Conversion Of Partnership Into A Company

Updated: May 5 2003, 05:30am hrs
Corporatisa-tion is the need of the hour. The entire world is gradually drifting towards one global market without any trade barriers between the countries. A small organisation led by few partners cannot think of growth on large scale without corporatising itself. Corporatisation have their own advantages such as Limited Liability, Perpetual Succession, Transferability of shares Expansion, etc. Sections 565 to 581 prescribes the law and procedure for Companies authorised to Registrar under part IX Companies Act, 1956. Section 565 of the companies Act 1956 provides that any company formed in pursuance of any Act of Parliament other than Companies Act, consisting of seven or more members may at any time register itself under the Companies Act, either an unlimited company or as a company limited by shares or limited by guarantee.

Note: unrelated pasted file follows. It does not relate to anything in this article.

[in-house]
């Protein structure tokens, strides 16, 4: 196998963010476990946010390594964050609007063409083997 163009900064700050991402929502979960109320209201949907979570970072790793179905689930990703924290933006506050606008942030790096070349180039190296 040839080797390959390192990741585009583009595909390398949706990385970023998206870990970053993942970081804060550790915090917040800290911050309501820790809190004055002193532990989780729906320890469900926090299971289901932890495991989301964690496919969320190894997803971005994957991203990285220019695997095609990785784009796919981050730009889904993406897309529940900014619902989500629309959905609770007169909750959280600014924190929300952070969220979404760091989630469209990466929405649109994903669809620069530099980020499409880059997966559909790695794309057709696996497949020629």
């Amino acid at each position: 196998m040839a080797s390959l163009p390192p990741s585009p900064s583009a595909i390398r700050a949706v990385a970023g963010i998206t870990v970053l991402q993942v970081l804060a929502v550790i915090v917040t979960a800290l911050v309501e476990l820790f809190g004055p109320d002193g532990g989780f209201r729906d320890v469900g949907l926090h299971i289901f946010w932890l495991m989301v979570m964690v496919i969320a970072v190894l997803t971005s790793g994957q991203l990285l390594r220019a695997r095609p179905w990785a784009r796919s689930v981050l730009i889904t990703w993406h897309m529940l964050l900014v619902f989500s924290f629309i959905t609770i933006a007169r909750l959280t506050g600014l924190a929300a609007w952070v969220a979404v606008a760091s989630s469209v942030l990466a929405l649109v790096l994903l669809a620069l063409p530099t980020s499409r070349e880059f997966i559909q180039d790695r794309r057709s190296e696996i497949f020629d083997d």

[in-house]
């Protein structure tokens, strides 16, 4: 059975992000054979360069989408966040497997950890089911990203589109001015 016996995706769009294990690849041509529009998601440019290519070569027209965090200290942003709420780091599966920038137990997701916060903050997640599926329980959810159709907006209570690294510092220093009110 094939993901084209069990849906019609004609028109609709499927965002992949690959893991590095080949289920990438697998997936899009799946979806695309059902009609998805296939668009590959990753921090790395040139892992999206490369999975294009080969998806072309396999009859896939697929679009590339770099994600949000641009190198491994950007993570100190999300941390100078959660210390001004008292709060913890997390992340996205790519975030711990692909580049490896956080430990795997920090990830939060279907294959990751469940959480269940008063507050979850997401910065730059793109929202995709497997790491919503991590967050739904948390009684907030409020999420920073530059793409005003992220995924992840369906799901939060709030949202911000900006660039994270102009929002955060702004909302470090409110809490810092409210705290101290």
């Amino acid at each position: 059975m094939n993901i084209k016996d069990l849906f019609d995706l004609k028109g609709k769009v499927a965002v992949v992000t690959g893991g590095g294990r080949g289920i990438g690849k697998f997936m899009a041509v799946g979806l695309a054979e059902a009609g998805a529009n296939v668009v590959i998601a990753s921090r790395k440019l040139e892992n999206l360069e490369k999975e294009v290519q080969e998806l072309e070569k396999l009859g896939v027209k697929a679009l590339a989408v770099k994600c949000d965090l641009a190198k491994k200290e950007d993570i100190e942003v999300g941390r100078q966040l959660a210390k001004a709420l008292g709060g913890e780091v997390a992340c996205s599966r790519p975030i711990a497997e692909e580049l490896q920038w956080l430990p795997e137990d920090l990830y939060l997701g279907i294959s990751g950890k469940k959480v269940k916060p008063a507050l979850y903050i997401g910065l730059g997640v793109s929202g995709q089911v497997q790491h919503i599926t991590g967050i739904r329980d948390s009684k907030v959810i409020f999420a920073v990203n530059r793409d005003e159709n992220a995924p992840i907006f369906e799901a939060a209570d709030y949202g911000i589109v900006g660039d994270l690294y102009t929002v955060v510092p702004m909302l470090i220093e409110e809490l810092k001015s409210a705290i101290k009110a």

Section 566 defines a joint-stock company to mean a company having a permanent paid up capital of fixed amount divided in to shares, also of fixed amount. Section 568 provides the documents to be delivered to Registrar companies for registration as per Part 1X of any company not being a joint stock company Clause (b) of section 568 refers to deed of partnership or other instruments constituting or regulating the company. Section 575 of the Companies Act, provides that in part 1X conversion, the property passes to and vests in the company. Circular No. 5/99 dated 19-5-99 vide file 17/45/98. CLV and Press Release dated 5/8/99, clarified that, the Registrar of Companies will continue to Register Partnership Firms under Part IX of the Companies Act as Joint Stock Companies on satisfying the procedure and conditions. Accordingly, an existing Partnership Firm can be registered under the Companies Act. In a landmark Judgement of the Bombay High Court, in, CIT v M/S Texspin Engg. & Mfg. Works (ITA no 222of 2001 dated 5-3-2003)(unreported) after considering the provisions of Companies Act, provisions of income tax relating to capital gains and relying on the ratio of Malbar Fisheries Company v CIT (1979) 120 ITR 49 (SC), CIT Vs. George Henderson & Co Ltd (1967) 66 ITR 622 (SC), CIT Vs. Gillanders Arbuthnot & Co (1973) 87 ITR 407 (SC), held that, when a firm register as company, as per the procedure prescribed under part IX of the companies Act no capital gain tax arise to the firm. When a partnership firm is treated as limited company, under part IX of Companies Act, the properties of the erstwhile firm vests in the limited company as they exist, there is no dissolution, hence neither section 45 (4) nor section 45 (1) of the income tax is applicable. When shares of Companies allotted to Partners in consideration of Capital standing in their accounts in the firm there is no transfer of capital assets as contemplated under section 2(47) (iii) of the Income Tax Act (i.e. compulsory acquisition, thereof under any law) of the Firm to the Company, as partners are getting their own right to share Capital. In Will Pack Packaging Vs. Dy. CIT (2003) 78 TTJ (Ahd.) 448 also taken the view that, corporatisation of the firm under the part IX route did not attract liability to Capital Gains in the hands of the firm. In Vali Pattabhiram Roa v Shri Ramaniya Ginnning &Rice Factory (P) Ltd. (1986) 60 Comp cas 568 (AP), the Court has held that there is no transfer under general law if the constitution of the firm is changed in to that of company by registering it under part IX of the Companies Act, as there shall be statutory vesting of title of all the properties of the firm in the newly incorporated company without any need for a separate conveyance, section 5 of the Transfer of Property Act is not attracted, even stamp duty is not leviable. As per the explanatory memorandum to the Finance (No. 2) Act, 1998, [235 ITR (St.) 35 (58), the exemption form the levy of Capital Gains in cases of business reorganisation was brought out on the basis of the recommendation of the Expert Group. The Finance (No.2) Act, 1998, has inserted section 47 (xiii) with effect from 1st April 1999, to exempt the transfer of business on conversion of partnership concern in to company. This mode of conversion is now preferred mode, as there would be no Capital Gain tax liability. However, various restrictions like, continuation of 50% of total voting power in the company, and their shareholding to minimum period of five years from the date of succession will have to be satisfied. As regards the levy of stamp duty on such conversion is also not free from doubt. Similarly, if the business is carried on tenanted premises if the firm is converted in to corporate, the consent of land lord may be required, in view of the ratio laid down by the supreme court in General Radio &Appliances Co Ltd v Khadar (MA) (1986) 60 comp cas 1013 (SC). In a case where a firm is registered as per the procedure prescribed under part IX of the Companies Act, the property vests in the Company by operation of law, therefore, if the Firm has the tenancy which will vest in the Company, by operating Law, hence, the consent of the land lord may not be required. Section 3 of the Gift tax is ceased to apply with effect from 1-10-1998, hence, before conversion to corporate, it may be desirable for the Partners to amend the profit sharing ratio, or Capital ratio or may Revalue the immovable assets, Trademark, etc to determine the correct worth of the firm and may issue shares accordingly. Considering the advantages, those who desire to convert, firm into a company, the part IX route under the Companies Act seems to have many advantages comparing with other modes of conversion.